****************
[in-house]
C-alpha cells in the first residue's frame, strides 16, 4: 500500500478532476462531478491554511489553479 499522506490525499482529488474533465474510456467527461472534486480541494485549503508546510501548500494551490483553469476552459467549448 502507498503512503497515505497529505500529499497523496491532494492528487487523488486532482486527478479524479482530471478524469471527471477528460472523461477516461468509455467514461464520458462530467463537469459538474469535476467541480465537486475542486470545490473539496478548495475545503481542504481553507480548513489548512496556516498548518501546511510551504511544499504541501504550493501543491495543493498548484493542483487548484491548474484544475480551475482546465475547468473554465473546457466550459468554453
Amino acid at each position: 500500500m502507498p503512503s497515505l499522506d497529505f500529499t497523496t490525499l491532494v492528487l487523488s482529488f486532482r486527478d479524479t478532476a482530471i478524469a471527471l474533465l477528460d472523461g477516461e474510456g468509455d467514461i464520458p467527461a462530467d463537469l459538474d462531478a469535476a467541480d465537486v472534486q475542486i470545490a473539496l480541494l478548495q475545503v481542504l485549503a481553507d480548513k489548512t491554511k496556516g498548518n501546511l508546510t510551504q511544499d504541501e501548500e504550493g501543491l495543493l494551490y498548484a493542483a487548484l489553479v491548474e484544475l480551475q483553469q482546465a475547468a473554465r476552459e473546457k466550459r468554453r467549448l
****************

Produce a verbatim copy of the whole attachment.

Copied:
[in-house]
C-alpha cells in the first residue's frame, strides 16, 4: 500500500478532476462531478491554511489553479 499522506490525499482529488474533465474510456467527461472534486480541494485549503508546510501548500494551490483553469476552459467549448 502507498503512503497515505497529505500529499497523496491532494492528487487523488486532482486527478479524479482530471478524469471527471477528460472523461477516461468509455467514461464520458462530467463537469459538474469535476467541480465537486475542486470545490473539496478548495475545503481542504481553507480548513489548512496556516498548518501546511510551504511544499504541501504550493501543491495543493498548484493542483487548484491548474484544475480551475482546465475547468473554465473546457466550459468554453
Amino acid at each position: 500500500m502507498p503512503s497515505l499522506d497529505f500529499t497523496t490525499l491532494v492528487l487523488s482529488f486532482r486527478d479524479t478532476a482530471i478524469a471527471l474533465l477528460d472523461g477516461e474510456g468509455d467514461i464520458p467527461a462530467d463537469l459538474d462531478a469535476a467541480d465537486v472534486q475542486i470545490a473539496l480541494l478548495q475545503v481542504l485549503a481553507d480548513k489548512t491554511k496556516g498548518n501546511l508546510t510551504q511544499d504541501e501548500e504550493g501543491l495543493l494551490y498548484a493542483a487548484l489553479v491548474e484544475l480551475q483553469q482546465a475547468a473554465r476552459e473546457k466550459r468554453r467549448l